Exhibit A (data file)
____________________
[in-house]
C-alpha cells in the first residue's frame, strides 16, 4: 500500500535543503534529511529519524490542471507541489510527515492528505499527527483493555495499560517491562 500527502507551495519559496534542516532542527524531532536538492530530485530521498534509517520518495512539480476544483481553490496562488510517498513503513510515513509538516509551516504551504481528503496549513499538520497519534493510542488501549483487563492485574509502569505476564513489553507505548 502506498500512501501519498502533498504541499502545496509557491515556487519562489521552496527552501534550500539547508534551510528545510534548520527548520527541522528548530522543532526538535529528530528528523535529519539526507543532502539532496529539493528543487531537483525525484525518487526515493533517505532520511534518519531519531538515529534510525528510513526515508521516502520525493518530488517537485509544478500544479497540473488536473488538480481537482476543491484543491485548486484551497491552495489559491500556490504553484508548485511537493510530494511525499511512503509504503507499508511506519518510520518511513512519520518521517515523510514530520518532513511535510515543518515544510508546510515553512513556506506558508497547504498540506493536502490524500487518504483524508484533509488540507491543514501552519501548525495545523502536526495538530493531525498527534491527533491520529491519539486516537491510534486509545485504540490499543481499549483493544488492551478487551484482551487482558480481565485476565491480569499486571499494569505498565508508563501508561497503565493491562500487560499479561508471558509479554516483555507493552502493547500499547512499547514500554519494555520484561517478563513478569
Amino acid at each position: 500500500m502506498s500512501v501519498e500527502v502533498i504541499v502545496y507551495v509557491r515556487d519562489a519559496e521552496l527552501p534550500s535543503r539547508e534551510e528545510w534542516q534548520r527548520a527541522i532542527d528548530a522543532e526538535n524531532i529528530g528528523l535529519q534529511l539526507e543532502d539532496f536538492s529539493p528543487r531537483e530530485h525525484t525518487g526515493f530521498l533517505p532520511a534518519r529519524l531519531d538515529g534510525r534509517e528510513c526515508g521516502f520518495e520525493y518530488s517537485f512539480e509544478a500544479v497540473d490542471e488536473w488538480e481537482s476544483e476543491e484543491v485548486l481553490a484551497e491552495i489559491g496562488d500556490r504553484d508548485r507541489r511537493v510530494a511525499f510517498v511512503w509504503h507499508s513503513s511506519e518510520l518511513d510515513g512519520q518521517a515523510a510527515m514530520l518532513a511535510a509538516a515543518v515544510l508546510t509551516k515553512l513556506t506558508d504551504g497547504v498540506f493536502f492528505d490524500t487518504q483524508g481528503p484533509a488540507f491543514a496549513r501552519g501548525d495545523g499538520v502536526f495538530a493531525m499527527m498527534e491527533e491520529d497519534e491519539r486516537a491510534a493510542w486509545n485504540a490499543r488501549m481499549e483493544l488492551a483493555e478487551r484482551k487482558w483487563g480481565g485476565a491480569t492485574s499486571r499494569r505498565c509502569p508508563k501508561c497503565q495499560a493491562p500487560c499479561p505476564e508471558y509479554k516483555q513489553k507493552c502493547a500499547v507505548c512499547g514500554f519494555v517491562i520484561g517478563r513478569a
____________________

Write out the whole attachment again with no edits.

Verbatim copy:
[in-house]
C-alpha cells in the first residue's frame, strides 16, 4: 500500500535543503534529511529519524490542471507541489510527515492528505499527527483493555495499560517491562 500527502507551495519559496534542516532542527524531532536538492530530485530521498534509517520518495512539480476544483481553490496562488510517498513503513510515513509538516509551516504551504481528503496549513499538520497519534493510542488501549483487563492485574509502569505476564513489553507505548 502506498500512501501519498502533498504541499502545496509557491515556487519562489521552496527552501534550500539547508534551510528545510534548520527548520527541522528548530522543532526538535529528530528528523535529519539526507543532502539532496529539493528543487531537483525525484525518487526515493533517505532520511534518519531519531538515529534510525528510513526515508521516502520525493518530488517537485509544478500544479497540473488536473488538480481537482476543491484543491485548486484551497491552495489559491500556490504553484508548485511537493510530494511525499511512503509504503507499508511506519518510520518511513512519520518521517515523510514530520518532513511535510515543518515544510508546510515553512513556506506558508497547504498540506493536502490524500487518504483524508484533509488540507491543514501552519501548525495545523502536526495538530493531525498527534491527533491520529491519539486516537491510534486509545485504540490499543481499549483493544488492551478487551484482551487482558480481565485476565491480569499486571499494569505498565508508563501508561497503565493491562500487560499479561508471558509479554516483555507493552502493547500499547512499547514500554519494555520484561517478563513478569
Amino acid at each position: 500500500m502506498s500512501v501519498e500527502v502533498i504541499v502545496y507551495v509557491r515556487d519562489a519559496e521552496l527552501p534550500s535543503r539547508e534551510e528545510w534542516q534548520r527548520a527541522i532542527d528548530a522543532e526538535n524531532i529528530g528528523l535529519q534529511l539526507e543532502d539532496f536538492s529539493p528543487r531537483e530530485h525525484t525518487g526515493f530521498l533517505p532520511a534518519r529519524l531519531d538515529g534510525r534509517e528510513c526515508g521516502f520518495e520525493y518530488s517537485f512539480e509544478a500544479v497540473d490542471e488536473w488538480e481537482s476544483e476543491e484543491v485548486l481553490a484551497e491552495i489559491g496562488d500556490r504553484d508548485r507541489r511537493v510530494a511525499f510517498v511512503w509504503h507499508s513503513s511506519e518510520l518511513d510515513g512519520q518521517a515523510a510527515m514530520l518532513a511535510a509538516a515543518v515544510l508546510t509551516k515553512l513556506t506558508d504551504g497547504v498540506f493536502f492528505d490524500t487518504q483524508g481528503p484533509a488540507f491543514a496549513r501552519g501548525d495545523g499538520v502536526f495538530a493531525m499527527m498527534e491527533e491520529d497519534e491519539r486516537a491510534a493510542w486509545n485504540a490499543r488501549m481499549e483493544l488492551a483493555e478487551r484482551k487482558w483487563g480481565g485476565a491480569t492485574s499486571r499494569r505498565c509502569p508508563k501508561c497503565q495499560a493491562p500487560c499479561p505476564e508471558y509479554k516483555q513489553k507493552c502493547a500499547v507505548c512499547g514500554f519494555v517491562i520484561g517478563r513478569a